Coping with the cold clutch of winter


WASHINGTON -- Now in December as the Northern Hemisphere tips away from the sun, the long oblique sunbeams offer little warmth and brightness to the land. Winter darkness spiked with frost creeps across desolate fields and filters through naked deciduous forests.

Summer's bright flowers have long since withered, and the few autumn leaves that still cling to the oaks have relinquished their copper and bronze color for a somber brown. The buzzing and rustling racket of the natural world quiets to a whisper as its inhabitants move away, sleep or slow down to cope with the cold clutch of winter.

To escape the frosts and snow, some animals walk, fly, swim to warmer regions where food and sunlight are more abundant. Far to the north, moose and caribou wend their way southward through deep snow, moving from frozen lands to places where they can find water and succulent twigs. From the chilled north Atlantic Ocean, right whales migrate south to

Barbara Tufty

warmer seas; while the blue crabs of the Chesapeake Bay dance on tiptoes toward the southern end.

Swallows and warblers, flycatchers and swifts have flown south, and geese and swans spread long lines across the skies as they seek southern sanctuaries. Ducks, rails and teals take water routes south, and sandpipers and plovers follow the sandy edges of the ocean.

Other animals come to terms with winter where they are. Mice and voles stay snug in tunnels beneath snow and dead grasses where they run hidden from the eye of hawk or jaw of fox. In the frozen fields and woodlands, chickadees, titmice and woodpeckers plunder dormant insects and left-over berries of verbena and bittersweet or seeds of ragweed and Queen Anne's lace. Bright flashes of cardinals and bluejays liven the somber landscape, while starlings bunch together in noisy flocks, and black-robed garrulous crows congregate to discuss the evening news.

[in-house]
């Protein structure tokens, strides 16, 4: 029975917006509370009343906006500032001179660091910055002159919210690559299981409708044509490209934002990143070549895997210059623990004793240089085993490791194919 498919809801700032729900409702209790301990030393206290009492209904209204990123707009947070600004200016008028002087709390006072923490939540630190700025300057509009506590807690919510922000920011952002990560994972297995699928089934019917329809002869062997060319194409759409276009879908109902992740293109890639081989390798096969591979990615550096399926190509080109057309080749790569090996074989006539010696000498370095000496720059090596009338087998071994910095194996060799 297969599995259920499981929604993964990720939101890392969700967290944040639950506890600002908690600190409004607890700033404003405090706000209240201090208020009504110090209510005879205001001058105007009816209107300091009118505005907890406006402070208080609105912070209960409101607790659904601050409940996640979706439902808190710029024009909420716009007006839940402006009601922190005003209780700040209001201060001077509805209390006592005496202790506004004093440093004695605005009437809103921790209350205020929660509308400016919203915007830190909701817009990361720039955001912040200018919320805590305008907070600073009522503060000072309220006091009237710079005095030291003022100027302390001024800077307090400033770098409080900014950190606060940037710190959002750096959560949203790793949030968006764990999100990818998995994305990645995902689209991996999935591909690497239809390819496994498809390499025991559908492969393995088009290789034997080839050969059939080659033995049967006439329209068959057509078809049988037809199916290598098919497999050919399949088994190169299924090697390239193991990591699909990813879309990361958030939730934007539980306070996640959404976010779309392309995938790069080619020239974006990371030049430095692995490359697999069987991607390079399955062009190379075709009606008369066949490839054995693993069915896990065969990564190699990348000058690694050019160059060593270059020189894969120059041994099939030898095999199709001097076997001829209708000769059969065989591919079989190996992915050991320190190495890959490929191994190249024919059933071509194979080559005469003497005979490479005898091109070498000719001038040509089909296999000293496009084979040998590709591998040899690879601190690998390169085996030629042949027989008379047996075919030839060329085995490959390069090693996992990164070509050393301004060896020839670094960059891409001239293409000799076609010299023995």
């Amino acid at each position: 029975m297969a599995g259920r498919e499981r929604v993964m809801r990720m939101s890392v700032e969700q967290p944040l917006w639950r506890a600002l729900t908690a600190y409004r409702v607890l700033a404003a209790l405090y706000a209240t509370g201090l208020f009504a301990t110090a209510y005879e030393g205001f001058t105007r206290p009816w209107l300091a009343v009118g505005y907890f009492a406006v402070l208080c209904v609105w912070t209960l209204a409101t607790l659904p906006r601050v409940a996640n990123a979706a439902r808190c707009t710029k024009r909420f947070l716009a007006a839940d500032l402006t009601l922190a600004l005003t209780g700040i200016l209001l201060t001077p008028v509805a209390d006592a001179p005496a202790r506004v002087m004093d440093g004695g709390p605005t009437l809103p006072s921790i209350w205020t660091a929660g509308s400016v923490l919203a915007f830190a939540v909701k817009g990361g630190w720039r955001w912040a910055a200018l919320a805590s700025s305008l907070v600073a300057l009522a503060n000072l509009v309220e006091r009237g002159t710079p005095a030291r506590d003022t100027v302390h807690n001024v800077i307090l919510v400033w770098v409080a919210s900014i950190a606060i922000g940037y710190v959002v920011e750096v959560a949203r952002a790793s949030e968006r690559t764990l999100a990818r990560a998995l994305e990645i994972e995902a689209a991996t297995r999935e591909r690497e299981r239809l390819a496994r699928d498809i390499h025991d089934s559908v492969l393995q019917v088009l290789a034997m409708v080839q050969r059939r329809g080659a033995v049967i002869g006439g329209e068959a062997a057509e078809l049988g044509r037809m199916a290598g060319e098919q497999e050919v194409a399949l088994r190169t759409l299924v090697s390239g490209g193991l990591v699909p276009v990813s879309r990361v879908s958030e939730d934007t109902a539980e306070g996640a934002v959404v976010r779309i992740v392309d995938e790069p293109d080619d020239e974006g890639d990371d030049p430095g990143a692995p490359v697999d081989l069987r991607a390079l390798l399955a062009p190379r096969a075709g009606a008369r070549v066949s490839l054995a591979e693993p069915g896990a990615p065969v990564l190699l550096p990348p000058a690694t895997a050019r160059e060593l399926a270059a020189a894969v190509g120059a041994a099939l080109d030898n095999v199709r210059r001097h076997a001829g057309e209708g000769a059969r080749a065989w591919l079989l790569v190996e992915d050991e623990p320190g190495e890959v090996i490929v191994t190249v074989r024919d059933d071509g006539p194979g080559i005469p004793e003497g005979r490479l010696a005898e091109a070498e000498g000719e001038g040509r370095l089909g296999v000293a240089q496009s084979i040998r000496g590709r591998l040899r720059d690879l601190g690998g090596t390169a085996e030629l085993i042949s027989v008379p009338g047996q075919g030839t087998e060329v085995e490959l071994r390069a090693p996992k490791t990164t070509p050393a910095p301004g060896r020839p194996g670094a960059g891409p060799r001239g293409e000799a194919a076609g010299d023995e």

Searching the abandoned orchards

Wolves, coyotes, bobcats and other members of the canine and feline families insulate themselves from winter winds with thickening fur, and pace through the woods at dusk to track their prey -- the nervous white-tailed deer searching for frosty apples in abandoned orchards.

Bears, skunks and raccoons stuff themselves on autumn nuts and berries and take long winter naps in caves and hollow trees, shuffling out on occasional sunlit days in search of a snack.

Chipmunks, woodchucks and ground squirrels fall into a deep near-death sleep called hibernation that carries them through the cold winter into spring. Now their body temperatures drop, and their circulation and respiration seem almost to stop.

Cold-blooded reptiles and amphibians have different strategies for survival. Since their body heat depends almost entirely on surrounding temperatures, when the air gets colder so do they. Snakes twine around one another in pits and become immobilized in freezing temperatures. Toads and turtles dig themselves into the earth below the freezing zone, and wood frogs and spring peepers, much like certain insects, produce an antifreeze chemical in their bodies that prevents deadly ice crystals from forming.

And so while we humans turn up the thermostat and don insulated parkas and boots, each species of the natural world uses its own ancestral method to survive the cold dark winter.

Barbara Tufty is a science writer and consultant.

Pub Date: 12/12/96

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